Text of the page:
Attending for Jury Service


Unforeseen absences
You must attend on time every day during the trial. If you become ill or something happens that delays you or prevents you from attending,;

  • contact the Juries Commissioner's office (or the Deputy Juries Commissioner if you are a regional court juror) as soon as possible so that the judge can be informed
  • or follow any other directions given to you by the judge, such as contacting the tipstaff.

If something more serious happens that may prevent you continuing on the jury, you must inform the judge as soon as possible. This can be done by writing a note to the judge and giving it to the tipstaff to pass on. The judge will decide what needs to be done.

Being contacted in emergencies
In a genuine emergency your family or friends are permitted to contact you by leaving a message at the Juries Commissioner's Office or the Deputy Juries Commissioner for your region. The message will be given to you as soon as possible.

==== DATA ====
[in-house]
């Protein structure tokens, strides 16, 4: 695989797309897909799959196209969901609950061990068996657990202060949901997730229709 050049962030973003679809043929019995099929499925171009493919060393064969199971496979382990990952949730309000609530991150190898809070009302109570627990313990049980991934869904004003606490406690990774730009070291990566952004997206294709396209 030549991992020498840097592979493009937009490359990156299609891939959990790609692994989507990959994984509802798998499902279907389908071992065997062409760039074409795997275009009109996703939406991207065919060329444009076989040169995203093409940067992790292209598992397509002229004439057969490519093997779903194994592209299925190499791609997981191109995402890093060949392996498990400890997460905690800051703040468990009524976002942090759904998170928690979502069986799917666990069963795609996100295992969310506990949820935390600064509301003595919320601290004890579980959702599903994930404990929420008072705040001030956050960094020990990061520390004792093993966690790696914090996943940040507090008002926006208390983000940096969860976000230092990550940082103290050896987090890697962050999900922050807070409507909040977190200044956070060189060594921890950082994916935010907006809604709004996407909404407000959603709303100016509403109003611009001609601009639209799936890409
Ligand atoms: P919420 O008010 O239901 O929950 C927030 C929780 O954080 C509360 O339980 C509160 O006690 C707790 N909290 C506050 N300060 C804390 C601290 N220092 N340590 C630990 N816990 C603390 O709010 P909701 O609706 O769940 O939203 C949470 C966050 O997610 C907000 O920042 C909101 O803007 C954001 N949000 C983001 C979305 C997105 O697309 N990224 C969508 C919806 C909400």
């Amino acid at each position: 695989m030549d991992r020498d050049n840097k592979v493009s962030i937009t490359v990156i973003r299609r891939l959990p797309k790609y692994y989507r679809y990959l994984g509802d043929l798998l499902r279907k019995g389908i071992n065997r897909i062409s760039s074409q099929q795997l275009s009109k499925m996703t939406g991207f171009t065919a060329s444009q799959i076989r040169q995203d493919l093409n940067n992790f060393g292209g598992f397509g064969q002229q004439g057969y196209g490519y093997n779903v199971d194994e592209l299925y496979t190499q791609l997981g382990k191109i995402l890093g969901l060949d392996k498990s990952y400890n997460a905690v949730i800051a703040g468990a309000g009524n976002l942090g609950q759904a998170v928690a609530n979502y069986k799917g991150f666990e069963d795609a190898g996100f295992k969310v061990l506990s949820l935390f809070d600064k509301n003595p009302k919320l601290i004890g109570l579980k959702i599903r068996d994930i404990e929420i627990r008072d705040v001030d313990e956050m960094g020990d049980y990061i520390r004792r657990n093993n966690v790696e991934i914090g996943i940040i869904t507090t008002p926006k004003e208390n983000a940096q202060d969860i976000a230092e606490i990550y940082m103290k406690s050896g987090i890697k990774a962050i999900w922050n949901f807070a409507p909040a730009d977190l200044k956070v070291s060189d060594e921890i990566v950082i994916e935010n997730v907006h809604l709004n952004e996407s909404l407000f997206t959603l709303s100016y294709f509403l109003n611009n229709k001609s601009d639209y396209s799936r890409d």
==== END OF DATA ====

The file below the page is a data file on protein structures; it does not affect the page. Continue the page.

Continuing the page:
Days when court is not sitting
If you are not required on any day during the trial, you can go to work. Be careful not to discuss anything about the case with people at work.

Arriving for Jury Service
Follow any instructions on your summons about ringing beforehand and where to go. When attending for jury service you must bring your summons. You should also bring some form of personal identification. Upon arrival you will receive a copy of the Jurors Handbook, which provides information about what a jury is, who is involved, and what you can expect from your service. The Jurors Handbook can also be downloaded as a PDF from the link below.
 For more information watch 'Arriving for Jury Service' video

For details on any of the following click on link;